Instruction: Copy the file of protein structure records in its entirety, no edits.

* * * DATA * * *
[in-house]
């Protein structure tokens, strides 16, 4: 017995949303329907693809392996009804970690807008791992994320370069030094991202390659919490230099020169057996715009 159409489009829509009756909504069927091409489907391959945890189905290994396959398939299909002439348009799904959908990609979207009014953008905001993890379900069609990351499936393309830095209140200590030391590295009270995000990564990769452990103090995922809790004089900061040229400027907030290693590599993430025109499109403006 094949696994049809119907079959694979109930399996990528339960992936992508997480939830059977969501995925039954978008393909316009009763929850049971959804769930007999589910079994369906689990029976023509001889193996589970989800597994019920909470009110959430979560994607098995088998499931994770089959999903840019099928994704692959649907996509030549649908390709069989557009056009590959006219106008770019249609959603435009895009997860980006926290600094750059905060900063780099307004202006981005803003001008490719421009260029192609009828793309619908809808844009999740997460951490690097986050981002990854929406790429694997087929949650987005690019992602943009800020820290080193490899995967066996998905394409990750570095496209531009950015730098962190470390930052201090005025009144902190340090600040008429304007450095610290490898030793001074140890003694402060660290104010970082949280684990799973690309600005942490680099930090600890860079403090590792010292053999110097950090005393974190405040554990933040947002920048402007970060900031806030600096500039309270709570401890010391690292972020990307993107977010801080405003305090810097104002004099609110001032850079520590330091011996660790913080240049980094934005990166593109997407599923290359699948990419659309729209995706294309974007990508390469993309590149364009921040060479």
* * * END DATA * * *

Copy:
[in-house]
């Protein structure tokens, strides 16, 4: 017995949303329907693809392996009804970690807008791992994320370069030094991202390659919490230099020169057996715009 159409489009829509009756909504069927091409489907391959945890189905290994396959398939299909002439348009799904959908990609979207009014953008905001993890379900069609990351499936393309830095209140200590030391590295009270995000990564990769452990103090995922809790004089900061040229400027907030290693590599993430025109499109403006 094949696994049809119907079959694979109930399996990528339960992936992508997480939830059977969501995925039954978008393909316009009763929850049971959804769930007999589910079994369906689990029976023509001889193996589970989800597994019920909470009110959430979560994607098995088998499931994770089959999903840019099928994704692959649907996509030549649908390709069989557009056009590959006219106008770019249609959603435009895009997860980006926290600094750059905060900063780099307004202006981005803003001008490719421009260029192609009828793309619908809808844009999740997460951490690097986050981002990854929406790429694997087929949650987005690019992602943009800020820290080193490899995967066996998905394409990750570095496209531009950015730098962190470390930052201090005025009144902190340090600040008429304007450095610290490898030793001074140890003694402060660290104010970082949280684990799973690309600005942490680099930090600890860079403090590792010292053999110097950090005393974190405040554990933040947002920048402007970060900031806030600096500039309270709570401890010391690292972020990307993107977010801080405003305090810097104002004099609110001032850079520590330091011996660790913080240049980094934005990166593109997407599923290359699948990419659309729209995706294309974007990508390469993309590149364009921040060479």